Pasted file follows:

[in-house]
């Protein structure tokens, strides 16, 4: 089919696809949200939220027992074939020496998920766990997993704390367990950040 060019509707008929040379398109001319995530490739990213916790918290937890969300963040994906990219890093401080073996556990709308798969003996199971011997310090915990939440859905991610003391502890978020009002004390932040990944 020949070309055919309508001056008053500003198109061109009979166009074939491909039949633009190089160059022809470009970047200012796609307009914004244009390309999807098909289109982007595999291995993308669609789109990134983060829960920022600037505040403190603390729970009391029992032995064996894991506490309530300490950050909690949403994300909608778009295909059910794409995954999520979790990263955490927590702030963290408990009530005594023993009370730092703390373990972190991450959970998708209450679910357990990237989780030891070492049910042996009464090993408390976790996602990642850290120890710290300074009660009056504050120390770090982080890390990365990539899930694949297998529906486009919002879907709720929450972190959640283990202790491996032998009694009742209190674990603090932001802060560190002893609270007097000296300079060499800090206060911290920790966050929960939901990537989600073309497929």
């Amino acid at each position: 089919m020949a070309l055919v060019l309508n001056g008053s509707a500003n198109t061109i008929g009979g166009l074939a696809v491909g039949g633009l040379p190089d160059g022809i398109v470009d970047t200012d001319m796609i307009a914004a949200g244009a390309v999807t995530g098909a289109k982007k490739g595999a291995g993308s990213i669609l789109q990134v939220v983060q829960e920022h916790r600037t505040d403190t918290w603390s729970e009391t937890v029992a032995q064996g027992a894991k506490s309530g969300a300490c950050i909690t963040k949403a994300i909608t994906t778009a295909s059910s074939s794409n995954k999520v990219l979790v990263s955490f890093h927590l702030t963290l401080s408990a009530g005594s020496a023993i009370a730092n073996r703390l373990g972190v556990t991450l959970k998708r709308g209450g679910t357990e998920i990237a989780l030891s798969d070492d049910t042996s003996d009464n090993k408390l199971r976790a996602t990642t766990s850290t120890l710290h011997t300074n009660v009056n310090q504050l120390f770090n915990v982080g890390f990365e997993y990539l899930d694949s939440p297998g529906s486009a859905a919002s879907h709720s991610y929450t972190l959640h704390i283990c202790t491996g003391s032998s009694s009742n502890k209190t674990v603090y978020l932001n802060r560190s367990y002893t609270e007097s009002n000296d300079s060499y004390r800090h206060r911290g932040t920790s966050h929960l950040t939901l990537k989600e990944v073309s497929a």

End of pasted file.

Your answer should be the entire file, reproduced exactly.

[in-house]
């Protein structure tokens, strides 16, 4: 089919696809949200939220027992074939020496998920766990997993704390367990950040 060019509707008929040379398109001319995530490739990213916790918290937890969300963040994906990219890093401080073996556990709308798969003996199971011997310090915990939440859905991610003391502890978020009002004390932040990944 020949070309055919309508001056008053500003198109061109009979166009074939491909039949633009190089160059022809470009970047200012796609307009914004244009390309999807098909289109982007595999291995993308669609789109990134983060829960920022600037505040403190603390729970009391029992032995064996894991506490309530300490950050909690949403994300909608778009295909059910794409995954999520979790990263955490927590702030963290408990009530005594023993009370730092703390373990972190991450959970998708209450679910357990990237989780030891070492049910042996009464090993408390976790996602990642850290120890710290300074009660009056504050120390770090982080890390990365990539899930694949297998529906486009919002879907709720929450972190959640283990202790491996032998009694009742209190674990603090932001802060560190002893609270007097000296300079060499800090206060911290920790966050929960939901990537989600073309497929």
């Amino acid at each position: 089919m020949a070309l055919v060019l309508n001056g008053s509707a500003n198109t061109i008929g009979g166009l074939a696809v491909g039949g633009l040379p190089d160059g022809i398109v470009d970047t200012d001319m796609i307009a914004a949200g244009a390309v999807t995530g098909a289109k982007k490739g595999a291995g993308s990213i669609l789109q990134v939220v983060q829960e920022h916790r600037t505040d403190t918290w603390s729970e009391t937890v029992a032995q064996g027992a894991k506490s309530g969300a300490c950050i909690t963040k949403a994300i909608t994906t778009a295909s059910s074939s794409n995954k999520v990219l979790v990263s955490f890093h927590l702030t963290l401080s408990a009530g005594s020496a023993i009370a730092n073996r703390l373990g972190v556990t991450l959970k998708r709308g209450g679910t357990e998920i990237a989780l030891s798969d070492d049910t042996s003996d009464n090993k408390l199971r976790a996602t990642t766990s850290t120890l710290h011997t300074n009660v009056n310090q504050l120390f770090n915990v982080g890390f990365e997993y990539l899930d694949s939440p297998g529906s486009a859905a919002s879907h709720s991610y929450t972190l959640h704390i283990c202790t491996g003391s032998s009694s009742n502890k209190t674990v603090y978020l932001n802060r560190s367990y002893t609270e007097s009002n000296d300079s060499y004390r800090h206060r911290g932040t920790s966050h929960l950040t939901l990537k989600e990944v073309s497929a």